If anyone asks me about attending a symphony concert for the first time, whether it’s what to do or what to expect, I simply say lose yourself in the music. Don’t analyze the program, but just enjoy it for what it is, for what’s in front of you. And when it’s a concert like the one given the other evening by the Jacksonville Symphony Orchestra, it’s easier to close out the rest of the world in a theater full of the best composers and talented musicians.
First on the program was Ludwig van Beethoven’s (1770-1827) Leonore Overture no. 3, op. 72b. Here is an opportunity to absorb the woodwinds—the clarinets and bassoons—into your mind and forget everything you left behind at the door. Even the trumpets and trombones are soothing and Beethoven has managed to paint an image of serenity, though the story of Fidelio, from where Leonore comes, has a good versus evil plot that is rather dramatic.
This lilting piece was followed by Wolfgang Amadeus Mozart’s (1756-1791) Piano Concerto no. 25 in C major, K.503. This is another piece that is sedative and pleasant. If ever there was a piece to settle jarred nerves, this is the one. (Okay, one of a few, especially Mozart.) His piece is fascinating in each of the three movements. While the second, “Andante,” is relaxing, the third, “Allegretto,” at times seemed like a love song with its sweet, meaningful tone. Toward the end of the exciting movement, it’s as if Mozart had a few final thoughts to squeeze in, yet he managed to finish the conversation with eloquence.
If it’s true that performers consider this particular concerto difficult to play, Pianist Orion Weiss put them to shame. He had wonderful precision, and a lightness and ease to his playing. Orion amalgamated well with the orchestra and Mozart’s music, and he was a joy to watch. His fingers simply floated along the keys.
Sir Edward Elgar’s (1857-1934) Variations on an Original Theme, “Enigma,” op. 36, was the final part of the program. The composition has about 14 short variations, and all are dedicated to various friends that were dear to the composer, including his wife, Caroline Alice, depicted in the first Variation.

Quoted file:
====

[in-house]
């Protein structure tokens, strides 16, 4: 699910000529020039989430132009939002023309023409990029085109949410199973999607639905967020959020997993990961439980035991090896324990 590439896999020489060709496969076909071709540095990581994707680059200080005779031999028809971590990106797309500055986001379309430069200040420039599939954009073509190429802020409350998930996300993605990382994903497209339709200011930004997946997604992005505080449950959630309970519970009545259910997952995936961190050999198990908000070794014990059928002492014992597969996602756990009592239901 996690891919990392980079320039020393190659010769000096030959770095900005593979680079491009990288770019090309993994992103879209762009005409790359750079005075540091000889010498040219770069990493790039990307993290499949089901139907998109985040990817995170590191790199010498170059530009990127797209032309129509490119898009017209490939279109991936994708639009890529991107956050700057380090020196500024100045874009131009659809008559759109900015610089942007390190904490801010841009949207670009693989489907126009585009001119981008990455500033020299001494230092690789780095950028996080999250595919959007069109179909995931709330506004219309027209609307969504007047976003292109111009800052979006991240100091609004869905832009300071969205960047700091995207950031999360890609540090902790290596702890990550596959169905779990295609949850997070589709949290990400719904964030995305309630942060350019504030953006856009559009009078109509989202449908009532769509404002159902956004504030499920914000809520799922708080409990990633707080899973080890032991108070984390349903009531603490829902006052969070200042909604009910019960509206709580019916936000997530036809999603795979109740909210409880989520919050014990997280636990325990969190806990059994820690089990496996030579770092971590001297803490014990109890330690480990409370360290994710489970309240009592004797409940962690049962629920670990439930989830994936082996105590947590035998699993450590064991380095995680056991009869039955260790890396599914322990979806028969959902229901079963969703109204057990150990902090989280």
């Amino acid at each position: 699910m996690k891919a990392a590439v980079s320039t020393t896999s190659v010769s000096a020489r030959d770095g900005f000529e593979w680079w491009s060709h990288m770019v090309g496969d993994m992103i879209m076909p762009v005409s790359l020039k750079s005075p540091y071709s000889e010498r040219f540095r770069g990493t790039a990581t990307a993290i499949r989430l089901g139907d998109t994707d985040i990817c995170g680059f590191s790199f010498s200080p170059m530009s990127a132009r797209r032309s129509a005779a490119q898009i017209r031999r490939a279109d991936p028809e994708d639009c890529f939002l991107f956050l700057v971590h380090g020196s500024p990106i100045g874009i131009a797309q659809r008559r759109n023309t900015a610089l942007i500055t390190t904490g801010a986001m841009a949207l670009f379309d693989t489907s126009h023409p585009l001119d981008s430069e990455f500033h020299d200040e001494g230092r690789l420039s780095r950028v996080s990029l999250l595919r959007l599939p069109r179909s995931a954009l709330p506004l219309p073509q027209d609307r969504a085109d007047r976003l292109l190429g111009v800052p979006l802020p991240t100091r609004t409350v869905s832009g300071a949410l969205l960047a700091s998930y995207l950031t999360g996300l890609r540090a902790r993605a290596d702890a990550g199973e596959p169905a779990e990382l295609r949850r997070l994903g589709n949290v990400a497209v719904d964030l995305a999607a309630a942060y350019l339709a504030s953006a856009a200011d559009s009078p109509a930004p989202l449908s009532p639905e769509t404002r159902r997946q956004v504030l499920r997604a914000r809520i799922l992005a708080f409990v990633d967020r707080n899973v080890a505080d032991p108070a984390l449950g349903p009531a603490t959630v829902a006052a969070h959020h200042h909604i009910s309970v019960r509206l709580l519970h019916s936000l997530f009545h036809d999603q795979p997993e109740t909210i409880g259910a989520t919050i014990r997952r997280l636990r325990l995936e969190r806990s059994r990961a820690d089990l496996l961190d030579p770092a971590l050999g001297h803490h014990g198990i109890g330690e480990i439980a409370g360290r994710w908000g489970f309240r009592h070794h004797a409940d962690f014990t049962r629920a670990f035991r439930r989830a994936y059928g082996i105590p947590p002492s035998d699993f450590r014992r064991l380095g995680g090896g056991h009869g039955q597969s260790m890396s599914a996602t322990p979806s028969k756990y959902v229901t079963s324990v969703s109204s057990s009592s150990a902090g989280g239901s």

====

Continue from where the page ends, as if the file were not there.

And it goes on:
My favorite variation is number IX (Nimrod), named for Noah’s grandson, the great hunter. This variation was a testimonial to A.J. Jaeger, an avid outdoorsman as well as Elgar’s publisher and friend. It’s interesting that the composer explains how he was reminded of a summer evening conversation with Jaeger on Beethoven, and in particular, the slow movements of the composer, because this variation seems to be in homage to Beethoven. Listen to the Nimrod clip then listen to Beethoven’s Symphony no. 6 “Pastoral,” as an example.
Grammy ® Award Winner Raymond Leppard was also the guest conductor for the evening. In his four decades on the podium, he has conducted nearly all of the world’s leading orchestras, made over 150 recordings, written two books and composed several film scores, including the music for Lord of the Flies, Laughter in the Dark and Hotel New Hampshire. On Friday, he showcased the JSO’s impressive talent in bringing great composers and their music to life.
Overall, it was a delightful concert.
Next Performance by the Jacksonville Symphony Orchestra:
March 25 & 26, 2011
Barber: Adagio for Strings
Barber: Knoxville: Summer of 1915
Mahler: Symphony no. 4
with Soprano Barbara Shirvis
Next Performances by Orion Weiss:
March 19 & 20, 2011
Scriabin: Piano Concerto
Reno Chamber Orchestra
March 24-26, 2011
Grieg: Piano Concerto
Baltimore Symphony Orchestra